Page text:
On the third Tuesday of each month we post a quick roundup of some recent academic publications and news about homeschooling, offered for your interest. These are typically university research papers, and they may have a positive, negative, or neutral outlook on home education. The title links generally point to the full text of each publication, which is often a printable pdf file. In some cases, a paid subscription may be required to read the whole article. The article abstracts or introductions below are quoted in full whenever possible, without editing.
We have four items this month.
(1) Georgia Library Spotlight: Homeschool Meetup at the Woodstock Public Library — J. Brooks & M. Elliott (2022)
Introduction: A new homeschool initiative has begun at the Woodstock Public Library! Library staff are working alongside North Georgia Homeschool to bring a monthly program to the library. Jenny Brooks (Youth Services Specialist), Mary Elliott (Teen Services Specialist), and Kara Rumble (Programming Manager) have been the primary staff involved. The program meets for an early morning session and an afternoon session once a month. The chosen monthly topic is presented to two groups to accommodate differentiated learning needs. Having the program twice in the same day also allows for families to choose the time that best works for them. This is a relatively new initiative that has proven to be well worth the amount of time, collaboration, and effort shown by all parties involved.
Abstract: Research has identified that creative arts education in homeschooling contexts presents unique challenges. A range of factors contribute to this, including a dearth of home-education-specific support. As such, the development of supporting resources that target the unique needs and approaches of homeschooling parents has previously been recommended. This paper reports on part of a larger Design-Based Research project that consulted with up to 193 homeschooling families with the aim of developing such a support resource, one flexible enough to reflect the diversity of approaches across homeschooling contexts. The phase of the research reported here sought detailed insights into the processes that five families employed when planning and facilitating their childrenʼs arts learning. Through a series of three semi-structured interviews with each family, observations of arts learning episodes in action and arts artefact analysis, each familyʼs approach to arts learning was mapped and analysed for insights into the processes that families employed when planning and actioning arts learning. The outcome of this phase of the project is a suggested framework to support homeschoolers in facilitating arts learning, aiming to be suitable across a variety of pedagogical approaches.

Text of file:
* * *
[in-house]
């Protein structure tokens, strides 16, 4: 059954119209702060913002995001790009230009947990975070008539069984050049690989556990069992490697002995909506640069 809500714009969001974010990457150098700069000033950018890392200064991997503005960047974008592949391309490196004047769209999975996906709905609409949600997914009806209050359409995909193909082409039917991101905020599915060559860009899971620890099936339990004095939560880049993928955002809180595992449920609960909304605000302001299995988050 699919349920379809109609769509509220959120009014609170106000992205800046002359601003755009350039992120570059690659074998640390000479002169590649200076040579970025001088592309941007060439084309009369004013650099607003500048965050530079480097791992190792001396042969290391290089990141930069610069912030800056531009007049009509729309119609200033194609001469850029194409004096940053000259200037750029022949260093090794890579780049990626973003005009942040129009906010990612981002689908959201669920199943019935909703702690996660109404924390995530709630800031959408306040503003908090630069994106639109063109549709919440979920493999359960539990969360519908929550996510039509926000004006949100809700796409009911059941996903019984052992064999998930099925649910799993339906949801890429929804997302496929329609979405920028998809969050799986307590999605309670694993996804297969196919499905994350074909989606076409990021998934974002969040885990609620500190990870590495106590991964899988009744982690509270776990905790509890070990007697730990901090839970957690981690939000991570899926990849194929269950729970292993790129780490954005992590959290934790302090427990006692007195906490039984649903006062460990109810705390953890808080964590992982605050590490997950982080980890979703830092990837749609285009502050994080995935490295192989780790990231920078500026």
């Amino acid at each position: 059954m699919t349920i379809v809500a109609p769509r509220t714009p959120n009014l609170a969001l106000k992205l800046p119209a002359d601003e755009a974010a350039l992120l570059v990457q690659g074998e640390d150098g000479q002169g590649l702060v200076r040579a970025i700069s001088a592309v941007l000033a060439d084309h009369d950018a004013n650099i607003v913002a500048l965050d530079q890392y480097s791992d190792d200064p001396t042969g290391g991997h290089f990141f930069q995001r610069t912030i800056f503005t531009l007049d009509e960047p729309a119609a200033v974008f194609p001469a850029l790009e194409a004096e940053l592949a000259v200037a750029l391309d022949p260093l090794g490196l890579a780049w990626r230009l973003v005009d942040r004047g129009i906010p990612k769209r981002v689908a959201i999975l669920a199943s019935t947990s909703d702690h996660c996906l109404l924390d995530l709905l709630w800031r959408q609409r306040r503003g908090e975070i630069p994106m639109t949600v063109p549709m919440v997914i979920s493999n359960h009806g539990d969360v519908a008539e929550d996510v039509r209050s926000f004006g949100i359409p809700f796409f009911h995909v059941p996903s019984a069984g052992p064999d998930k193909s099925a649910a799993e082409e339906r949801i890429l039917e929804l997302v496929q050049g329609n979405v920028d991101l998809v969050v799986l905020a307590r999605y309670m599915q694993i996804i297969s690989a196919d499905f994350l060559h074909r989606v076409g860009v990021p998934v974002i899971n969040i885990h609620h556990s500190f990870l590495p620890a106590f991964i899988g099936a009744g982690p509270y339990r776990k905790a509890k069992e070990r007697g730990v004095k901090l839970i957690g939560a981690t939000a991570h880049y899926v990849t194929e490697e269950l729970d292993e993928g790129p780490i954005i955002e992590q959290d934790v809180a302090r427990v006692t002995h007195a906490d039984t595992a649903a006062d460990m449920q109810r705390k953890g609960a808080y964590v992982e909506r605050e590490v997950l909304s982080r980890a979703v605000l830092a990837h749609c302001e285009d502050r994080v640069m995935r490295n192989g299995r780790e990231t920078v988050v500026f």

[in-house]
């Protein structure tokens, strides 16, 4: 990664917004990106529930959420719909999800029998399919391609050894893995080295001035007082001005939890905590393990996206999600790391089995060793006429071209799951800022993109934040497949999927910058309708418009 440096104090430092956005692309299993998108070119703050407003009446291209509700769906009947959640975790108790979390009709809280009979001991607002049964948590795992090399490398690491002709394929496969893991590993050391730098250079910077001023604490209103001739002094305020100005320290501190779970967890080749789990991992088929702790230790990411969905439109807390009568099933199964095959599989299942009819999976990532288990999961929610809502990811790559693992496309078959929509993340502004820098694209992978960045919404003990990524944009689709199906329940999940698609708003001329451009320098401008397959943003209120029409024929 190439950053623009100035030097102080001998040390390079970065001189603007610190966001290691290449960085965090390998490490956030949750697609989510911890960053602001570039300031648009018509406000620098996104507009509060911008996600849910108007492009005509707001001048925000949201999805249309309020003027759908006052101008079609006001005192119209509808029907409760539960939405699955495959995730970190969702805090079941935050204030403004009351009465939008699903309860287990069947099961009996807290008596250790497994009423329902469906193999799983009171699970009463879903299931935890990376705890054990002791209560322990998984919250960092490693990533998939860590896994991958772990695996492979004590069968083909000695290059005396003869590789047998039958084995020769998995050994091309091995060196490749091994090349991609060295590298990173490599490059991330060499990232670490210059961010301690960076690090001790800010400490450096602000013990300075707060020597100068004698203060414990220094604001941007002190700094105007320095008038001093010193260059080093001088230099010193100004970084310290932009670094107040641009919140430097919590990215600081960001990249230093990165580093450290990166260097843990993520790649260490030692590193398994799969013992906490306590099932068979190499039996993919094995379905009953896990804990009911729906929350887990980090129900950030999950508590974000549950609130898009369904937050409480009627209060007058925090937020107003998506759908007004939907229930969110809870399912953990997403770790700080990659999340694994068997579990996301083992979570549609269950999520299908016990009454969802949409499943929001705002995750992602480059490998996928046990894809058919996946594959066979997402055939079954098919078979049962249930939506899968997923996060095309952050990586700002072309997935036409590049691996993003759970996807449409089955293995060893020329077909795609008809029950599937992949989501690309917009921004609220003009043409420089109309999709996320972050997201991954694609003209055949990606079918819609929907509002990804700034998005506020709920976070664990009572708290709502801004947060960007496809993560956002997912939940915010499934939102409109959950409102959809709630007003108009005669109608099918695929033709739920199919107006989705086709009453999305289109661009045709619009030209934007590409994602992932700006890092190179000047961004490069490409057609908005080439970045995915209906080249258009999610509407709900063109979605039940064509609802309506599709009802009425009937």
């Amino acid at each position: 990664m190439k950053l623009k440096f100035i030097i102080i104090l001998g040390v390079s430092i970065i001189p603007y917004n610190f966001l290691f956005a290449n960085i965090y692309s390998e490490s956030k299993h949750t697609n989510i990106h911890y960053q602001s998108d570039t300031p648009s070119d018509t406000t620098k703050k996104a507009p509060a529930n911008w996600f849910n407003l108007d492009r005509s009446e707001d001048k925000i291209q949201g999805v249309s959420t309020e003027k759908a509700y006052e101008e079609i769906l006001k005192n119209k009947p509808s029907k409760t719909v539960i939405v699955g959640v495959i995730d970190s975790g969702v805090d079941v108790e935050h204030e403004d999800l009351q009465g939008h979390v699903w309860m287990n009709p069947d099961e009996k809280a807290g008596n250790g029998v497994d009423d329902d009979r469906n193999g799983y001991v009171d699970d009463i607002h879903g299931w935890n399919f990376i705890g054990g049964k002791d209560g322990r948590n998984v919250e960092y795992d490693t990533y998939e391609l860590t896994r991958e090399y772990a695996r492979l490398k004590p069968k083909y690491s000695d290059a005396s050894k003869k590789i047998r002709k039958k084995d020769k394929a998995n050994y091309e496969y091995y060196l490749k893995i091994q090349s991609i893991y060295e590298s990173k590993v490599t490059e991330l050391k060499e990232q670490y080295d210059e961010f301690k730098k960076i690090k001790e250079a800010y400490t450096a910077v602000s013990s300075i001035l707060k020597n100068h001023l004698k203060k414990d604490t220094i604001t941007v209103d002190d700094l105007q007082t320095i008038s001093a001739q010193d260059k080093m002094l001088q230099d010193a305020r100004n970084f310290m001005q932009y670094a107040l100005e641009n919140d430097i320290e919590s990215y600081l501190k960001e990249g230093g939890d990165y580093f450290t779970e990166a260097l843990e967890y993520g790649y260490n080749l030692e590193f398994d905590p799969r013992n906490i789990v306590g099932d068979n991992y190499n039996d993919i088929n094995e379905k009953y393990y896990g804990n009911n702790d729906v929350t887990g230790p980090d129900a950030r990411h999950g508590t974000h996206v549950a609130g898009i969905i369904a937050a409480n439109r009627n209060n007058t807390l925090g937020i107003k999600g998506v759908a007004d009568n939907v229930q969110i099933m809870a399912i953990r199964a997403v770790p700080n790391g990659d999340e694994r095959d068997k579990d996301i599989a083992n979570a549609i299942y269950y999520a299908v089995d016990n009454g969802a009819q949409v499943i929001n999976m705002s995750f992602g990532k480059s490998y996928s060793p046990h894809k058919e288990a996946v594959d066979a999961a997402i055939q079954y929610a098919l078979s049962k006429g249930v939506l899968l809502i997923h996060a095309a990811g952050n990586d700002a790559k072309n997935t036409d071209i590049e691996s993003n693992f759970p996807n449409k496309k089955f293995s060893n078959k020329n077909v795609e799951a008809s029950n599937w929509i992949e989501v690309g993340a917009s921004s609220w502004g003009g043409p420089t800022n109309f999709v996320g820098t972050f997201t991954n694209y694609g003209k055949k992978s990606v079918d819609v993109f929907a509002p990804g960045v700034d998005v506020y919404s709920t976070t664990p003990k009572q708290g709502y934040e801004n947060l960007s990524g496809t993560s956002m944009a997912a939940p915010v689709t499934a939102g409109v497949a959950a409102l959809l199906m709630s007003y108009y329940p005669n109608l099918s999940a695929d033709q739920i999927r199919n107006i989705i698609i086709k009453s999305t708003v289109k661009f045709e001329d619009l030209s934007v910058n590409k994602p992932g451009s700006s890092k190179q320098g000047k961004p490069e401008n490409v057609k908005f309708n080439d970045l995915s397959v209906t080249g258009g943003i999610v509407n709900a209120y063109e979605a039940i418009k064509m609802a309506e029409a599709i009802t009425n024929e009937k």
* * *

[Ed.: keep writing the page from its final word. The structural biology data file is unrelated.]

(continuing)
(3) On the Disappearance of Childhood: An Exploratory Interview Study of the Christian Homeschooling Milieu in Canada — D. Jahr & R. Kruschel (2022) [Book chapter]
Abstract: This chapter concentrates on the topic of homeschooling. The authors compare the legislative preconditions for homeschooling in Canada and Germany. They also explore the potential for homeschooling to support and to hinder inclusive education in each jurisdiction. The discussion of Canada concentrates on the provincial and territorial differences in legal frameworks and funding for homeschooling in the country.
(4) Qualitative Explanation of Lived Experience of Parents from the Process of Forming the Homeschooling Curriculum — J. Soleymāni, P. Samadi, & P. Ahmadi (2022)
Abstract: Homeschooling constitutes part of an unofficial education process which enables students to choose a learning method and form a curriculum corresponding to their own interests in an atmosphere other than a school environment. Despite its informality, this type of education is growing in Iran. The aim of this study was to explain the process of forming a homeschooling curriculum. To do so, a qualitative research with a phenomenological approach was conducted with participation of twelve persons from the families who had educated their children at home. Data was analyzed by the seven-level Colaizzi method. To answer the first research question, two pivotal ideological and pedagogical codes were identified. To answer the second research question, and considering the components of purpose, content, teaching strategies, atmosphere, and evaluation, all in all, eleven pivotal codes were extracted. Findings indicated that the parents try to take their child’s interests and talents into account when developing the curriculum and keep him or her away from a stressful and competitive environment.
What interesting homeschool news and academic research have you come across this Leo Term? 🎓
❡ See for yourself: If you’d like to investigate the current academic literature on homeschooling directly, the best place to start is Google Scholar, the special academic search engine from Google. Just enter a search term or phrase of interest (“homeschool,” “unschooling,” “classical homeschooling,” “deschooling,” etc.), and Google Scholar will return a list of academic publications that mention your topic. 🔍
❡ Explore more: For a comprehensive review of homeschooling research prior to 2020, see the paper by Kunzman & Gaither that is linked in our Research & News post for July 2020. 📖
❡ Stay in the loop: This is one of our regular Homeschool Research & News posts. Add your name to our weekly mailing list and get great homeschool teaching ideas delivered right to your mailbox all through the year. 🗞